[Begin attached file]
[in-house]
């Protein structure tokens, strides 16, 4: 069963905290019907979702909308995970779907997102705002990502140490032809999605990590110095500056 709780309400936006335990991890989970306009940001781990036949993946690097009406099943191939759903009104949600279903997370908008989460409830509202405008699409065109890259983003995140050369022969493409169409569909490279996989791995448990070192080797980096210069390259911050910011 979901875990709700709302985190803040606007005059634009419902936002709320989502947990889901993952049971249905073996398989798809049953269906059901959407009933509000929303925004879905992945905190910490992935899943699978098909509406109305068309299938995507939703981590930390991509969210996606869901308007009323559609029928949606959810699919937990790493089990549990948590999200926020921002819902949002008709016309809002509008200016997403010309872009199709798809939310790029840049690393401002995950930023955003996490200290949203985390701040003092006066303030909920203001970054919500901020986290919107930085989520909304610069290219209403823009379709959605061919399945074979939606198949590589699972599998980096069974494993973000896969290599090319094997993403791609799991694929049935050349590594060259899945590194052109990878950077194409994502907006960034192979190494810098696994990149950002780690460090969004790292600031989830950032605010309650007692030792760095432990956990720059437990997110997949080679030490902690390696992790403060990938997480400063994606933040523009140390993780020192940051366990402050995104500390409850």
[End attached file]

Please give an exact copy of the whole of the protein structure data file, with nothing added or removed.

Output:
[in-house]
């Protein structure tokens, strides 16, 4: 069963905290019907979702909308995970779907997102705002990502140490032809999605990590110095500056 709780309400936006335990991890989970306009940001781990036949993946690097009406099943191939759903009104949600279903997370908008989460409830509202405008699409065109890259983003995140050369022969493409169409569909490279996989791995448990070192080797980096210069390259911050910011 979901875990709700709302985190803040606007005059634009419902936002709320989502947990889901993952049971249905073996398989798809049953269906059901959407009933509000929303925004879905992945905190910490992935899943699978098909509406109305068309299938995507939703981590930390991509969210996606869901308007009323559609029928949606959810699919937990790493089990549990948590999200926020921002819902949002008709016309809002509008200016997403010309872009199709798809939310790029840049690393401002995950930023955003996490200290949203985390701040003092006066303030909920203001970054919500901020986290919107930085989520909304610069290219209403823009379709959605061919399945074979939606198949590589699972599998980096069974494993973000896969290599090319094997993403791609799991694929049935050349590594060259899945590194052109990878950077194409994502907006960034192979190494810098696994990149950002780690460090969004790292600031989830950032605010309650007692030792760095432990956990720059437990997110997949080679030490902690390696992790403060990938997480400063994606933040523009140390993780020192940051366990402050995104500390409850």